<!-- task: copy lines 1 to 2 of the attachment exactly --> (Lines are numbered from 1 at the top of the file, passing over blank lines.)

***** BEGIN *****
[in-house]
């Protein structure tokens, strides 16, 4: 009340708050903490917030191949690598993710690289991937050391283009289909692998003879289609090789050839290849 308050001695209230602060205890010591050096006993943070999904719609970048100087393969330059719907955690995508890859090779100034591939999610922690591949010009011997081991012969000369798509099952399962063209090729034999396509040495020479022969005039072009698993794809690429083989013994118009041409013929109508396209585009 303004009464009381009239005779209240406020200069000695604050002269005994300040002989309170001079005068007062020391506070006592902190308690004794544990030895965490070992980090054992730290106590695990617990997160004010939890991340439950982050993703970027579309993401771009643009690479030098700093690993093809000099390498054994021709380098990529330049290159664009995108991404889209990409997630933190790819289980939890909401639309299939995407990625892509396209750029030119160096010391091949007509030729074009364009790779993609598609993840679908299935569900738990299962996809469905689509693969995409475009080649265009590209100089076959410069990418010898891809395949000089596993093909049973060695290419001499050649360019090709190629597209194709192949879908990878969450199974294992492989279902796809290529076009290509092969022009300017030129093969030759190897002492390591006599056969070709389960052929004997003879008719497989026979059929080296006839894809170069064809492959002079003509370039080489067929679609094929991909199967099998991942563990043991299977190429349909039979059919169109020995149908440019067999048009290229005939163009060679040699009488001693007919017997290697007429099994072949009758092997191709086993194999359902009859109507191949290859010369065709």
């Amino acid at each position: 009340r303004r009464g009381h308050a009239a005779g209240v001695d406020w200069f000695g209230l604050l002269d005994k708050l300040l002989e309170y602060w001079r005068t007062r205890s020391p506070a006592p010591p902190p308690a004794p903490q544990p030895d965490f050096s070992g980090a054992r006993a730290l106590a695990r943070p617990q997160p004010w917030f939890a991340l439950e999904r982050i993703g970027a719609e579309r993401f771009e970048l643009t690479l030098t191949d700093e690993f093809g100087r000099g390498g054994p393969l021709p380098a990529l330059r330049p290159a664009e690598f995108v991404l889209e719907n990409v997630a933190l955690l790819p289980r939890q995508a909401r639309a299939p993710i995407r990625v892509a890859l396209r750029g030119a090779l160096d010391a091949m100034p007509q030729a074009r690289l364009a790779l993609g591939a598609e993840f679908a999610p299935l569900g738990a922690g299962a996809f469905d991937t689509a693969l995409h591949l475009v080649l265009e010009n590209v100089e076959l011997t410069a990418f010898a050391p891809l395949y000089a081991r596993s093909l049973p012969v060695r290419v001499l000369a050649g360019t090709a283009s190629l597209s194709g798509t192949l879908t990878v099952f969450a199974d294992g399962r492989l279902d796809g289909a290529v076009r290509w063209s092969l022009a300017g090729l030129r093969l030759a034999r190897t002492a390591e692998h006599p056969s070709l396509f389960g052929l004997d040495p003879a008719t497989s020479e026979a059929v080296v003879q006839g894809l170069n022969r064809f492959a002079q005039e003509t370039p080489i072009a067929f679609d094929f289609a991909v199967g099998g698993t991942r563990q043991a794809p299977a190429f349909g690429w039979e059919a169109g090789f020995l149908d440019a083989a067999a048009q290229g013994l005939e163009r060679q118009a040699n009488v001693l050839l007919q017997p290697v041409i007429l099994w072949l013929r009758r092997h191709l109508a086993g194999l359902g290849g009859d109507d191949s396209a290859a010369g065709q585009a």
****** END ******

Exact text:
[in-house]
């Protein structure tokens, strides 16, 4: 009340708050903490917030191949690598993710690289991937050391283009289909692998003879289609090789050839290849 308050001695209230602060205890010591050096006993943070999904719609970048100087393969330059719907955690995508890859090779100034591939999610922690591949010009011997081991012969000369798509099952399962063209090729034999396509040495020479022969005039072009698993794809690429083989013994118009041409013929109508396209585009 303004009464009381009239005779209240406020200069000695604050002269005994300040002989309170001079005068007062020391506070006592902190308690004794544990030895965490070992980090054992730290106590695990617990997160004010939890991340439950982050993703970027579309993401771009643009690479030098700093690993093809000099390498054994021709380098990529330049290159664009995108991404889209990409997630933190790819289980939890909401639309299939995407990625892509396209750029030119160096010391091949007509030729074009364009790779993609598609993840679908299935569900738990299962996809469905689509693969995409475009080649265009590209100089076959410069990418010898891809395949000089596993093909049973060695290419001499050649360019090709190629597209194709192949879908990878969450199974294992492989279902796809290529076009290509092969022009300017030129093969030759190897002492390591006599056969070709389960052929004997003879008719497989026979059929080296006839894809170069064809492959002079003509370039080489067929679609094929991909199967099998991942563990043991299977190429349909039979059919169109020995149908440019067999048009290229005939163009060679040699009488001693007919017997290697007429099994072949009758092997191709086993194999359902009859109507191949290859010369065709």